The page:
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Now that I had begun, I kept finding other bits of junk to make assemblages.  We had an old iron and stone-grinding wheel for sharpening tools that had lost its base and wooden handle.  I thought that it would look good on its side to create a table-like structure, so I stuck one metal end into the bottom hole of an upended terracotta pot.  Onto the joint of the handle I attached an old brass hose fitting and to the handles end fitted a rusty garden fork.  I think it looks like a one-armed World War I helmeted soldier giving a cheeky salute.  There is a rock that is shaped like an elbow and another like a foot on the grinding wheel and it is a tribute to the spirit of the Australian Diggers who survived that awful war.  Probably my most serious assemblage.

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After a violent spring storm one of our terracotta pots was broken and the shards looked too good to throw away.  I half buried them in the earth under our Bay Laurel shrub where the dogs are always destroying the grass.  The broken pot pieces now form a bit of archeology in the garden as if they have been uncovered in a dig.  Circa Middle Suburban Period.

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In the darkest corner of the shed, in a container filled with old junk, apart from the spiders, I discovered three cast iron metal shelf brackets.  Standing them together on their bases creates a decorative assemblage and I put these on the concrete ledge behind our rustic garden bench and table.  In the same junk container were a large rusty forged iron staple and an unusual square type of bolt fitting.  These  found objects were placed on the same ledge, next to a lucky horseshoe given to us by our grandfather.  I did not include my grandmother’s rusty secateurs in this or any grouping, because Ellie said it was a bad idea to put potential weapons near the back door.  I’m more worried about the thought of getting tetanus from a cut, than somebody going psycho with some rusty old garden tools, but better safe than sorry.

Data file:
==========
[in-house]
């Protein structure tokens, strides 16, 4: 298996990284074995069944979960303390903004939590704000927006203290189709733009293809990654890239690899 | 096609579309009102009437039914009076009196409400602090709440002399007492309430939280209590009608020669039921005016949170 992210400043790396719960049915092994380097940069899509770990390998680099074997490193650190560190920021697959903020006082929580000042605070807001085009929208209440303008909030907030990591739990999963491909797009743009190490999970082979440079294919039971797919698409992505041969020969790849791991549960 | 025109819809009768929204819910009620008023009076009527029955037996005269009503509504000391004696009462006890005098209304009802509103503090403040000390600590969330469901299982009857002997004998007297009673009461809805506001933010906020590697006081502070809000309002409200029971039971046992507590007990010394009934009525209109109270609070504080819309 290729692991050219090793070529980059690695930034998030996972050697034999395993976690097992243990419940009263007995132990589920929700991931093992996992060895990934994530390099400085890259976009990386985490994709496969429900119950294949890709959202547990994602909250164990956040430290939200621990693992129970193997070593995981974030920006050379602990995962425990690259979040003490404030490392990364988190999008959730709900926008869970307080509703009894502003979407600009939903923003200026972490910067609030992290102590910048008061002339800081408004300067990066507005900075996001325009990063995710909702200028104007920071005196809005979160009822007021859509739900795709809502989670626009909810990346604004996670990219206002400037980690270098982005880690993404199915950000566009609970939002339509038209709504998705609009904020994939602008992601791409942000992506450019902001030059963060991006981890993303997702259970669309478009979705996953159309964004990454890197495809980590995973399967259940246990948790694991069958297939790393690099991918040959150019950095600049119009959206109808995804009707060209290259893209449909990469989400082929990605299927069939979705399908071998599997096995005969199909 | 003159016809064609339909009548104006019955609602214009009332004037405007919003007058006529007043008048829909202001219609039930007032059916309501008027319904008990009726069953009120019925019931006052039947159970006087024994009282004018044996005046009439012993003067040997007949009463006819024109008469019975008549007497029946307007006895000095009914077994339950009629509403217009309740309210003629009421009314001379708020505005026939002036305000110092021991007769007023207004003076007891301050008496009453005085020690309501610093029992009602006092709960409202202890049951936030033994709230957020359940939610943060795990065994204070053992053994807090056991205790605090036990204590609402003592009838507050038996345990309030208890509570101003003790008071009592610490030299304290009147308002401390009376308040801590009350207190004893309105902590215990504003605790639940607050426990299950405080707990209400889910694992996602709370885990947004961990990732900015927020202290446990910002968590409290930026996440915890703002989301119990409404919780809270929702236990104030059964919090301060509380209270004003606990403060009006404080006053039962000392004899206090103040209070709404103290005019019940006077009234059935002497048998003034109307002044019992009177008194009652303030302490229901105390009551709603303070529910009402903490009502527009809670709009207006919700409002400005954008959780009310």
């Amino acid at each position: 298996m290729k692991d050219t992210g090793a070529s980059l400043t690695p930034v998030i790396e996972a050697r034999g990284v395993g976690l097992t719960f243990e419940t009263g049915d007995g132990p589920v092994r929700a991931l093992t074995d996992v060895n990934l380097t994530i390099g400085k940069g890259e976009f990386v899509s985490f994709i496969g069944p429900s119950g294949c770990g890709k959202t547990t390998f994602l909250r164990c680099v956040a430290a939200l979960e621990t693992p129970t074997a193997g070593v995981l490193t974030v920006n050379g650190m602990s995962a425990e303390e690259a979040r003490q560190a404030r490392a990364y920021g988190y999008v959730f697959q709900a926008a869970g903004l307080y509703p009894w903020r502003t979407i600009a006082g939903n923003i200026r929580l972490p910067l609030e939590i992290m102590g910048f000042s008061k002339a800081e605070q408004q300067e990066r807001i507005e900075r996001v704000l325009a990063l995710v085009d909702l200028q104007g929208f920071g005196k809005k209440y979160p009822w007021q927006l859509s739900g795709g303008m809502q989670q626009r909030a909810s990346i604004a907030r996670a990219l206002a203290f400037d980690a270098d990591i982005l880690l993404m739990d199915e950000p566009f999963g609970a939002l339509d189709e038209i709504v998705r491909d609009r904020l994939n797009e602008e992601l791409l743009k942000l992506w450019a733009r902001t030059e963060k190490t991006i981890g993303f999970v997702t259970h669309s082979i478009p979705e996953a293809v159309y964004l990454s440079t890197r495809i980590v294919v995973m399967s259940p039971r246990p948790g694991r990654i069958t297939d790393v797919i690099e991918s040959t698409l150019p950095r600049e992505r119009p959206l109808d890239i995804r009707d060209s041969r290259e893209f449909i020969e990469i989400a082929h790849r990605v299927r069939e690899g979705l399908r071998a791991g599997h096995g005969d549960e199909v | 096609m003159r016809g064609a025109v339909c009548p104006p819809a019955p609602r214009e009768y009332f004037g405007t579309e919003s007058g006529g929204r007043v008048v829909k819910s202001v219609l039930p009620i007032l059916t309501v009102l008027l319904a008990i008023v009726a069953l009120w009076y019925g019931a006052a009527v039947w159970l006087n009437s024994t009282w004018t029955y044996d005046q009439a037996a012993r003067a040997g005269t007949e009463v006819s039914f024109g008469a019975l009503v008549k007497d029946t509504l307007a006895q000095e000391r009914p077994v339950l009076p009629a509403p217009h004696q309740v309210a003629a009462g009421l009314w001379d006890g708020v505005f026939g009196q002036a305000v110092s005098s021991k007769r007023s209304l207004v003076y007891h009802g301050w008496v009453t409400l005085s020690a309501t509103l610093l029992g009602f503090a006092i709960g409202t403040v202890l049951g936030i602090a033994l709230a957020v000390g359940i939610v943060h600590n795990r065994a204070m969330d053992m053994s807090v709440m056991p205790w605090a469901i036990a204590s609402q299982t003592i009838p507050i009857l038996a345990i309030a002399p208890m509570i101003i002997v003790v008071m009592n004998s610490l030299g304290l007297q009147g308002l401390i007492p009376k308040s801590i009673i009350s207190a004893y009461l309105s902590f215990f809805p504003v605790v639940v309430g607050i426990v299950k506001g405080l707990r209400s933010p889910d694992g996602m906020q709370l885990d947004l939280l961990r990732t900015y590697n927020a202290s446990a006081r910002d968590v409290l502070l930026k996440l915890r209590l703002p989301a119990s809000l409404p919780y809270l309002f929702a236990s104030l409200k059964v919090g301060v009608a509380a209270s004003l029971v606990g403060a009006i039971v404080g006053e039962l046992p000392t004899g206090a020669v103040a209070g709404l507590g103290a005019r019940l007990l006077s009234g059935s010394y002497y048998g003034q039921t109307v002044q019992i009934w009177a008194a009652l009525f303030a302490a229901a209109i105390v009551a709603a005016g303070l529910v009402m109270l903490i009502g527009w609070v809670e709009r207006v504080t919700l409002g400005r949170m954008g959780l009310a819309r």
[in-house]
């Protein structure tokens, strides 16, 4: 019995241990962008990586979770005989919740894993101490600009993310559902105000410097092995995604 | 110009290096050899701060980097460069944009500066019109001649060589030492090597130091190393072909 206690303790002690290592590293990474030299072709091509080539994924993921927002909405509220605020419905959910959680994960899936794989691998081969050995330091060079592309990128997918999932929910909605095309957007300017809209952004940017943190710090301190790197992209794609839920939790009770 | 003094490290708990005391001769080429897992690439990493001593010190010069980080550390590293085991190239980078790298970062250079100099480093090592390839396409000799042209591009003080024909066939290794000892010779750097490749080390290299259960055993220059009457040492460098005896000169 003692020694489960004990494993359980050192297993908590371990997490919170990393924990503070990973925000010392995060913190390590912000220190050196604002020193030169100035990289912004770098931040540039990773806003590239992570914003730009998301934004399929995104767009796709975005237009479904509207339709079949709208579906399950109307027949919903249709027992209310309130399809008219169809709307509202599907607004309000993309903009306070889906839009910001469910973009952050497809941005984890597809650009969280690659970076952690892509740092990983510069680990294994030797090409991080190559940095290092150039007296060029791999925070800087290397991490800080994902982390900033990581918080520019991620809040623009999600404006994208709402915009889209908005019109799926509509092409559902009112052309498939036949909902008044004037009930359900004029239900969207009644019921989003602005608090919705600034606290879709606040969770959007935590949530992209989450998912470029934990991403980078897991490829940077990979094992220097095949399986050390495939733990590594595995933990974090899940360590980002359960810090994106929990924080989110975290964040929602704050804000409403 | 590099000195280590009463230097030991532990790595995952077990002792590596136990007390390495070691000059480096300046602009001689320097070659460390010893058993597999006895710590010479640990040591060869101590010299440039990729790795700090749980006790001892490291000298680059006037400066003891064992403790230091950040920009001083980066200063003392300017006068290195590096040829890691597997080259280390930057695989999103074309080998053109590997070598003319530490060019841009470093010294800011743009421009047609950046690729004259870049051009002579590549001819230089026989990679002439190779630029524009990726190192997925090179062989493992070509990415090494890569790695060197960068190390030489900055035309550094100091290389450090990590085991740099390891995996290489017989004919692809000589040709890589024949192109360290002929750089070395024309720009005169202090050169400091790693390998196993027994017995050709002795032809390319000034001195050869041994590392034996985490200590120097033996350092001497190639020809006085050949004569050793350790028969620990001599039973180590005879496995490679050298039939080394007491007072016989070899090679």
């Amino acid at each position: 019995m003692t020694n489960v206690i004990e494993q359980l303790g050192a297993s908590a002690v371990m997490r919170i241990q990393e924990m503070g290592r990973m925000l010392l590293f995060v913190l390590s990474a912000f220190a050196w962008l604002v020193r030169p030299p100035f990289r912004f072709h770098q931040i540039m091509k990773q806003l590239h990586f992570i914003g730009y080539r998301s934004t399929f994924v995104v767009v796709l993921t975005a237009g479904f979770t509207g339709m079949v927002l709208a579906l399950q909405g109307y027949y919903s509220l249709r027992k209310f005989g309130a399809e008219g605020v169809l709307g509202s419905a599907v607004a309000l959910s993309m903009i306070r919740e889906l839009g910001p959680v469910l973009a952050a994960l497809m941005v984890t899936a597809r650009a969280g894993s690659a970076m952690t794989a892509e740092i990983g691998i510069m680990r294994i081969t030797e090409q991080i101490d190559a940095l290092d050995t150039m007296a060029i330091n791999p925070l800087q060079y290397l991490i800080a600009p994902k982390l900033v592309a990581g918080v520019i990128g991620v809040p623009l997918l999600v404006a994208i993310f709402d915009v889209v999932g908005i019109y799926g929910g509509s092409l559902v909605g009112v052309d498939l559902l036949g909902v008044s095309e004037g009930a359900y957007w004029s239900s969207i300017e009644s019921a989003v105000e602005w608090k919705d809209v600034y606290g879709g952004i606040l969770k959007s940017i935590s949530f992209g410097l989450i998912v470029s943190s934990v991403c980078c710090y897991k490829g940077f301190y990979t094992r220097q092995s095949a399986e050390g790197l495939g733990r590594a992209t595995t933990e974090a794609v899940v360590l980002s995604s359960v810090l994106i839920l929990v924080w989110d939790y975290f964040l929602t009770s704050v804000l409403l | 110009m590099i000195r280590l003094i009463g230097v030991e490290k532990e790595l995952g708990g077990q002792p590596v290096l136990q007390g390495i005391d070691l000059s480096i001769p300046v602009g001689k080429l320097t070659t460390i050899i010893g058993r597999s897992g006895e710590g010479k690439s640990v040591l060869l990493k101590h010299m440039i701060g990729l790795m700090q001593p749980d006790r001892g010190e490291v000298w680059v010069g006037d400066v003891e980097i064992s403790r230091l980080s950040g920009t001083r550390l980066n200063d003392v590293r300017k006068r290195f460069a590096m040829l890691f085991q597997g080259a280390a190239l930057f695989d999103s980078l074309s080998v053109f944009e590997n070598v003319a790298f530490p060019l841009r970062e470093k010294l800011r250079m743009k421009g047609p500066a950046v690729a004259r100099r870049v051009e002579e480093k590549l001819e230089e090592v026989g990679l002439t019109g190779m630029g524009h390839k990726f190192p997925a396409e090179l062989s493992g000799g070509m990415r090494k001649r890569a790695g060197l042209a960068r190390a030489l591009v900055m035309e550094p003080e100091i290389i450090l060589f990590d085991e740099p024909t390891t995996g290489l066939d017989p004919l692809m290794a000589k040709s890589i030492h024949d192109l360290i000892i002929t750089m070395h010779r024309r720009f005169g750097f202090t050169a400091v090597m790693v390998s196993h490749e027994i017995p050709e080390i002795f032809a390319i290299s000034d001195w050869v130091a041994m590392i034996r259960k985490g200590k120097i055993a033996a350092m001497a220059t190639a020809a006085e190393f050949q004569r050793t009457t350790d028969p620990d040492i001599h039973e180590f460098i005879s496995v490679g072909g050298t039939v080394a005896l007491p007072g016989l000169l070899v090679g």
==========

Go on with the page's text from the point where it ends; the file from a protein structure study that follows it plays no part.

In front of this rustic collection was a pot that contained a shade loving Clivia given to us by our Aunt.  But our younger dog, who is only 15 months old, decided in a moment of naughtiness that this would be a great chew toy and dug it out of the pot.  Luckily Ellie caught her in the act and was able to replant the only slightly damaged Clivia.  But we decided not to put it back in the same place where it had attracted Destructor Dog’s attention.  I thought the now vacant spot needed a sculpture.  In our pile of Mallee roots was one that resembles a large rabbit’s head.  It fitted on top of a rounded rock and I sat these on a square section of broken concrete planter as a stand.  I call this piece The Were-Rabbit, because it looks slightly sinister and reminds me of the Wallace and Gromit animation that features a particularly nasty, but hilarious monster rabbit of the same name (Wallace and Gromit: The Curse of the Were-Rabbit).  Yes I know I have a weird imagination.  Anyway, it’s too big to use as a chew toy, we hope.

While I like to play around and have fun creating these objects I always try to make the most of a materials aesthetics and to put them in an appropriate position in the garden.  It often takes a lot trial and error.

At the moment I have run out of items to make assemblages and my creative burst has probably produced enough for now.  As we accumulate new junk, which is inevitable given that many things are not built to last these days, I will most likely find inspiration to create more, as it is such a constructive way to reuse broken stuff.

Kat

The following is a link to one of my favorite gardens surrounding a building that began construction in Victoria in 1855.  The historic Old Curiosity Shop in Ballarat has become a testament to giving new life to broken pottery and discarded objects and is still being added to by the present owner.  It just goes to show once you start along this path it is difficult to stop.

The Old Curiosity Shop Garden